Ticketmaster parent Live Nation Entertainment (LYV -0.57%) crashed hard when the COVID-19 pandemic shut down concerts and live events around the world. The stock has also made a full recovery from the market bottom a year ago. At the same time, the company's business remains shuttered. Are Live Nation's investors getting ahead of themselves here?

The business challenge in 2 telling charts

You know what they say about pictures speaking volumes, so let's start there. The coronavirus crisis strangled Live Nation's revenue, but the company still has a lot of fixed costs to cover. Hence, the company is burning a lot of cash these days:

LYV Revenue (TTM) Chart

LYV Revenue (TTM) data by YCharts

Management is keeping the lights on and its managed venues maintained with the help of new debt papers. Live Nation's long-term debt balance has nearly doubled over the past year. Powered by the incoming debt-backed cash, the company's cash reserves peaked at $3.3 billion last summer but have now dwindled to $2.5 billion:

LYV Cash and Equivalents (Quarterly) Chart

LYV Cash and Equivalents (Quarterly) data by YCharts

Fingers crossed

Long story short, Live Nation can't afford to burn cash at this rate for much longer. CEO Michael Rapino has his fingers crossed that the widespread availability of effective COVID-19 vaccines will allow a return to full-scale concerts this summer, releasing more than a year's worth of pent-up consumer demand for live shows in a massive blaze of glory.

"Vaccine distribution is accelerating, and declines in COVID cases throughout most of the world gives us even more confidence that a safe and meaningful return to shows will soon be possible," Rapino said on February's fourth-quarter earnings call. "Given the mass social and economic toll the lockdown has put on the public, we believe there will be strong momentum to reopen society swiftly as soon as vaccines are readily available, and we believe outdoor activity will be the first to happen."

OK, but realistically speaking...

President Biden has indeed promised that every American adult should have access to a coronavirus vaccine by May, which seems to set the stage for the orderly return to a normal business that Live Nation needs. Unfortunately, it's not that simple.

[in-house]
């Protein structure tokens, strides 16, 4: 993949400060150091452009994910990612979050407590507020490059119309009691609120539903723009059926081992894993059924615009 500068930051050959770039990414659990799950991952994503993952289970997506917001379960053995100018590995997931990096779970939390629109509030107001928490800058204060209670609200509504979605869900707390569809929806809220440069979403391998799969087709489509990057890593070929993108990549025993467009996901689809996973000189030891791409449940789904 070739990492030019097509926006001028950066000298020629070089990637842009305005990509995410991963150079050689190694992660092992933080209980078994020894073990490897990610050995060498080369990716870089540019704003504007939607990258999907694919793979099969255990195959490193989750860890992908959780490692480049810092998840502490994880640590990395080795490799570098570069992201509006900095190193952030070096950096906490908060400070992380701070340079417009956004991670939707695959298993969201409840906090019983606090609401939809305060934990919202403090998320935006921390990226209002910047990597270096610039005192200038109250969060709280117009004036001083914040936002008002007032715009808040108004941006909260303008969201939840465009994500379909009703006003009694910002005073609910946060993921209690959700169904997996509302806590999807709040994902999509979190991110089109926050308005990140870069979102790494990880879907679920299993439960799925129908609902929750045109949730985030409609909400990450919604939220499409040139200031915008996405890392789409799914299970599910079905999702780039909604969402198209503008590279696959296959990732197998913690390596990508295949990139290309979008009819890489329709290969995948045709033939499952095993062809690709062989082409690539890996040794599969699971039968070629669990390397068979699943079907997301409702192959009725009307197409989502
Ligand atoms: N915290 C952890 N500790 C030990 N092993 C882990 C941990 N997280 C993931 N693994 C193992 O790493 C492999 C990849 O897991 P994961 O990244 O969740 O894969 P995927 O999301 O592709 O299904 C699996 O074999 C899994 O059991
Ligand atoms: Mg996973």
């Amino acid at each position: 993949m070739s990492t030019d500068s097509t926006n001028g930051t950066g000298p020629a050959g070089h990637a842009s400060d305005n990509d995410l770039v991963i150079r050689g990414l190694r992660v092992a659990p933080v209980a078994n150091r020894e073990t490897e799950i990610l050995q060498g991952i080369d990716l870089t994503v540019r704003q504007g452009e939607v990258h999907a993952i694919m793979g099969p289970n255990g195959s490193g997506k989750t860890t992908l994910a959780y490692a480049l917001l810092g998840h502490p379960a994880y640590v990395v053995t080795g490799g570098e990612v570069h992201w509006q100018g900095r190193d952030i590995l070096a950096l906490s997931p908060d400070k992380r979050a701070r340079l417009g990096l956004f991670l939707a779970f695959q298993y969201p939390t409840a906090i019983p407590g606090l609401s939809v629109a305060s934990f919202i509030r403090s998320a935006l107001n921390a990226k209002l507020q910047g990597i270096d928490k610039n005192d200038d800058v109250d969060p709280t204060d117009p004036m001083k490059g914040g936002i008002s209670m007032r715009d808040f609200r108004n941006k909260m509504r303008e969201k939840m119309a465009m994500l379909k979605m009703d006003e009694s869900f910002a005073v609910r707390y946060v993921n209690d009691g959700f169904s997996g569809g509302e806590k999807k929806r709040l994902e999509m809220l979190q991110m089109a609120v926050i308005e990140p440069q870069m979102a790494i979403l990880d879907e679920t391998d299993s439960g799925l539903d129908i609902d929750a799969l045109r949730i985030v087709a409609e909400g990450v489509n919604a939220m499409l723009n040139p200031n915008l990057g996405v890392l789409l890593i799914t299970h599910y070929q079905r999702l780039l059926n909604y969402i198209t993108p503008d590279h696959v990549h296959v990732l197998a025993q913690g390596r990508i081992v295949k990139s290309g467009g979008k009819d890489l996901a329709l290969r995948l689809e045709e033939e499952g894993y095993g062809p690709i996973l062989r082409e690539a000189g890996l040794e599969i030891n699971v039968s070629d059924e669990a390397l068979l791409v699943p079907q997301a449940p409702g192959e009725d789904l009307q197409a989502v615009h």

Millions of Americans don't want to take any of the available vaccines. Those who do want it can't always do so at a convenient location with short lines. Two of the three vaccines on the U.S. market today require a second dose to reach their full efficiency. That can be a tall order for some people -- especially if they experienced headaches and heavy fatigue after the first shot. These issues are just the tip of a much larger iceberg.

In other words, the American population may never become fully vaccinated, and large-scale live events could still carry significant coronavirus risks for years to come.

A businessman holds an alarm clock in one hand.

Time is money. Live Nation is running low on both. Image source: Getty Images.

Come back later

So let's say that Ticketmaster goes back to roughly 50% of 2019's revenues over the next four quarters. With something like $6 billion in top-line sales and a relatively full-throated return to promotion and advertising efforts, Live Nation would probably report negative operating income and continue to burn at least $1 billion of cash.

In other words, this company stands a long way away from sustainable cash profits. The quick rebound in Live Nation's stock chart looks overly optimistic, leaving lots of room for corrections before giving the shares something that approaches their fair value.

Three years from now, Live Nation could stand close to the business model it had at the end of 2019. Any improvements over that base-level recovery will take longer. This is not a stock I would buy at today's inflated prices.